Let’s just say our breakfasts have gotten a little out of hand. If you live in the west your breakfasts are probably rivaling some of the best desserts. But it’s OK because the waffle is topped with a strawberry and the carrot cake has carrots in it. And I definitely added extra eggs, used bananas instead of flour and added a cup and a half of raw honey because my #paleo breakfast is definitely healthier than yours.
Even the spin on healthier western breakfasts revolve around adding less sugar. Chia puddings and sprouted granola made with half the amount of sugar as conventional breakfasts. Except half the sugar of a bucketful of sugar is still a lot of sugar.
What if we had breakfasts not with half sugar nor healthier sugar, but no sugar?
Let’s face it, most breakfasts aren’t the glamorous brunch-y gloriousness that pinterest tries to sell us. The white plate on the white mantelpiece with flowers and creamer and orange juice… yeah, maybe once a month. On a Sunday. Regular western breakfasts are made of grimmer stuff; sometimes had in pre-dawn to make the commute to work or school. They might be replaced by a cup of coffee. They might just not happen at all.
Our breakfasts are the granola with the fruit with the sweetened yogurt grabbed on-the-go.
What’s the deal with Korean breakfasts?
Koreans don’t really do breakfast foods. A traditional Korean breakfast might not look any different from what you had for dinner. They’ll break their fast with a little feast of rice, soup, fermented vegetables and a side of protein: eggs, fish, meat or tofu. Fish for breakfast? You bet. If it’s not an entire fish you’ve got to de-bone they’ll still manage to sneak seafood in their soup, kimchi or side dishes. It’s the stuff my nutrition teachers dreamed of: seaweed and fish galore.
While visiting Jeonju my sister and I stayed at a hanok (traditional Korean house) and our lovely host produced a table-full of exquisite Korean foods. This was my second day in Korea and this was my breakfast. (Apologies for the chop sticks in the middle of the shot – I dived in eagerly before deciding to spare a second to shoot it).
It was a balanced meal of starch, veggies, greens, fermented probiotic goodness and fish and eggs. My portion of the meal must have been around 400 – 500 calories, tops. (I didn’t finish the rice) Yet it got me going for hours, through walks and hikes. I remember eventually giving up on getting hungry and deciding to stop for lunch regardless as it had been 6 hours since breakfast.
Nutrition talk aside, the meal was delicious and it genuinely felt good to have a savory breakfast.
Exploring the country-side of South Korea, we got to experience the humbler breakfasts of farm folk. Fresh fish, harder to come by in some rural villages, gets replaced by farm fresh eggs and a wide variety of home-made kimchi and other fermented side dishes.
Far from grocery stores and farmer’s markets, the family gets by with their assortment of fermented foods. By the chicken coop in a little terrace in the garden rested pots and pots of vegetables going through the fermentation process. This process preserves the food and adds friendly bacteria so that after a bountiful harvest the family would come together cutting and prepping crops for fermentation.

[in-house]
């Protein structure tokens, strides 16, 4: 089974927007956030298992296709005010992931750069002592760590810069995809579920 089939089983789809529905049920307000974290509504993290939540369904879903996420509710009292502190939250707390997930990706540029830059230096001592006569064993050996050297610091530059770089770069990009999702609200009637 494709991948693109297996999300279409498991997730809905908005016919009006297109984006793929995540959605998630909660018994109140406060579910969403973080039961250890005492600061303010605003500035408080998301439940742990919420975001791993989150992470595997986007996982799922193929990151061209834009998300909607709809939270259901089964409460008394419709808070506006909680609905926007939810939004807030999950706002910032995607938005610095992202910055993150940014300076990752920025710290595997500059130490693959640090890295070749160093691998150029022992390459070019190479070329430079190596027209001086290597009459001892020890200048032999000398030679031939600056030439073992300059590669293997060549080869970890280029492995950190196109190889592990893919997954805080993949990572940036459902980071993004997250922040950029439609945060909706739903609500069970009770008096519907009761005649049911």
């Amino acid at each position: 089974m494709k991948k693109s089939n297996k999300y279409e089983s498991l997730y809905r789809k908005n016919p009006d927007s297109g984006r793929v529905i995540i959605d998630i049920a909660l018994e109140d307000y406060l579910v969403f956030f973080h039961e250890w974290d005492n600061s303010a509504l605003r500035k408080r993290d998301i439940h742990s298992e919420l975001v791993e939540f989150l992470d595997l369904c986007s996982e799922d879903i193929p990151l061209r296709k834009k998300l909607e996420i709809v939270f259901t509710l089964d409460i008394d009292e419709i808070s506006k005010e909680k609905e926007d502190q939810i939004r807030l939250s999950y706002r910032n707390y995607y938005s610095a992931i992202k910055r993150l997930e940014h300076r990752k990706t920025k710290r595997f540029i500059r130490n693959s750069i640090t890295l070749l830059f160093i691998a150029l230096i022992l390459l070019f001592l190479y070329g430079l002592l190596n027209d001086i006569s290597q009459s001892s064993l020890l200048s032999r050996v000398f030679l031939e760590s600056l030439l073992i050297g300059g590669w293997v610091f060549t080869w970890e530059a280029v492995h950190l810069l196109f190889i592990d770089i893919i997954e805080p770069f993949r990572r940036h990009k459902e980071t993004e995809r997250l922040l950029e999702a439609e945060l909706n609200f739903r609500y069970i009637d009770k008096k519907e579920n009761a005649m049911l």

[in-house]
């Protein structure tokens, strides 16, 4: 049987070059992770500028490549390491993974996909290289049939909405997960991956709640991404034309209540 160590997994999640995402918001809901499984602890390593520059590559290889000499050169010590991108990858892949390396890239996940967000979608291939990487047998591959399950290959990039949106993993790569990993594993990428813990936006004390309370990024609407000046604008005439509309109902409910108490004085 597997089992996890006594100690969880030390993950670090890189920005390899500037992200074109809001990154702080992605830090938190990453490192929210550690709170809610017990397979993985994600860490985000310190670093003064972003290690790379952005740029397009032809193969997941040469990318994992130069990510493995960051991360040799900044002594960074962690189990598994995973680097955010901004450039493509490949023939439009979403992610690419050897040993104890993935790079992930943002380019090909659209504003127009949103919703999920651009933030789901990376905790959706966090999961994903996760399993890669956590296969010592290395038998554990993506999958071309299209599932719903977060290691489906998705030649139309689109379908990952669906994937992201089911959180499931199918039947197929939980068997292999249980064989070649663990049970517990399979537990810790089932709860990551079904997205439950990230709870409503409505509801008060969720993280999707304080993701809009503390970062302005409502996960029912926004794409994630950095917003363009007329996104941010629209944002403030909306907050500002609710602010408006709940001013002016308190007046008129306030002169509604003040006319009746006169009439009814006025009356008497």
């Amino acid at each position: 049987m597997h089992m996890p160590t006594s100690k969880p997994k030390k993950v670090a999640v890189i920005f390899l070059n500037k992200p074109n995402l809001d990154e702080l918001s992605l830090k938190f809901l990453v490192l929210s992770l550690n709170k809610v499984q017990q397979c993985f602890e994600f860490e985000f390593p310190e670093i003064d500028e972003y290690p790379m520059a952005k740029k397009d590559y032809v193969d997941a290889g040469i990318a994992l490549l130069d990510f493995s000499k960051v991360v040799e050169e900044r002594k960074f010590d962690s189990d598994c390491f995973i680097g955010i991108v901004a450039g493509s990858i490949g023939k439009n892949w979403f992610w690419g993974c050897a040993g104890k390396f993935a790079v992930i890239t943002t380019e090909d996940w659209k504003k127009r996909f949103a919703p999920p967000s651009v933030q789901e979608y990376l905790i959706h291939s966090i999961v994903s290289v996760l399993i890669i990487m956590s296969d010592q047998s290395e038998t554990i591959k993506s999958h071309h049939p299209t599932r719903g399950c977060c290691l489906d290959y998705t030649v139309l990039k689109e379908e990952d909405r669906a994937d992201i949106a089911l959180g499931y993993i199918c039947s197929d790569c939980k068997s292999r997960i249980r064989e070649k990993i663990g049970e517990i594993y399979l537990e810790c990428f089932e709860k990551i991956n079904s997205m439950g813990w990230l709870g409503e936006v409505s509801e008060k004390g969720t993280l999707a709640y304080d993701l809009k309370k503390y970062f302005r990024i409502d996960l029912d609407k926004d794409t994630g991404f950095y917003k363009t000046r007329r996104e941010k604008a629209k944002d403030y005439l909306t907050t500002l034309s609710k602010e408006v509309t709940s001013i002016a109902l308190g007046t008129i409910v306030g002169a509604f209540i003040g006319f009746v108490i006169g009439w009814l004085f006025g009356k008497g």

These modest breakfasts are no less nutritious.
Mineral-dense fish broth is served accompanied by rice and the feast of side dishes. Each fermented dish bursts with it’s own unique flavor. We got to eat two-year-old kimchi (fermented cabbage) and sweet n’ sour plums; tastes so singular I could not find them anywhere else.
Picking up the Western habits
These breakfasts are unfortunately less and less common in South Korea. Walking down the streets of Seoul you’ll find coffee chains and bakeries stacked one after another. More and more Koreans are adopting the western practice of simpler and sweeter breakfasts; trading their savory feasts in favor of pastries and coffee.
Starbucks, introduced in South Korea in 1999, started somewhat of a coffee craze in the country that is still growing strong today. A study done on Korean consumption trends in 2013 showed the number of coffees brewed in the country more than doubled in the past decade. According to International Business Times a joint-study reported people in Korea drank coffee 12.2 times per week, while eating kimchi 11.9 times and white rice 6.9 times per week.
The average Korean drinks coffee twice a day, consuming more coffee than kimchi or rice.
These are surprising statistics considering the country has traditionally drunk tea.
It would seem that’s where we’re all headed. The world will converge in a uniformity of sugar-y breakfasts. The fast food & coffee chains won’t stop until they’ve caught ’em all and the natural human affinity towards sweets will always pave the road for them.
Sweet breakfasts have become so much of a norm that we barely even appreciate the indulgence.
Imagine the same sugar allowance we indulge in the mornings except served as an afternoon snack. I know I’m more grateful for the 3pm treats than the breakfast tediums. Pancakes with syrup in the mornings are meh. Pancakes with syrup after lunch – holy bonkers what did I do to deserve this??
What if we halve our breakfasts and serve them as dessert? We don’t have desserts every day, but we do need a nourishing start of the day – and we need all 365 of those per year. I say let’s have more breakfasts like Koreans used to: find a way to incorporate fish or good proteins in the morning, add in a good chunk of veggies and maybe throw in some probiotics once in a while. You don’t even need to go Korean, ditch the muffins and stick to a culture’s traditional breakfast and you’ll be guaranteed a complete meal.
For recipe inspirations to eat more seafood check out my pinterest board: Fish for breakfast!
What did you eat for breakfast?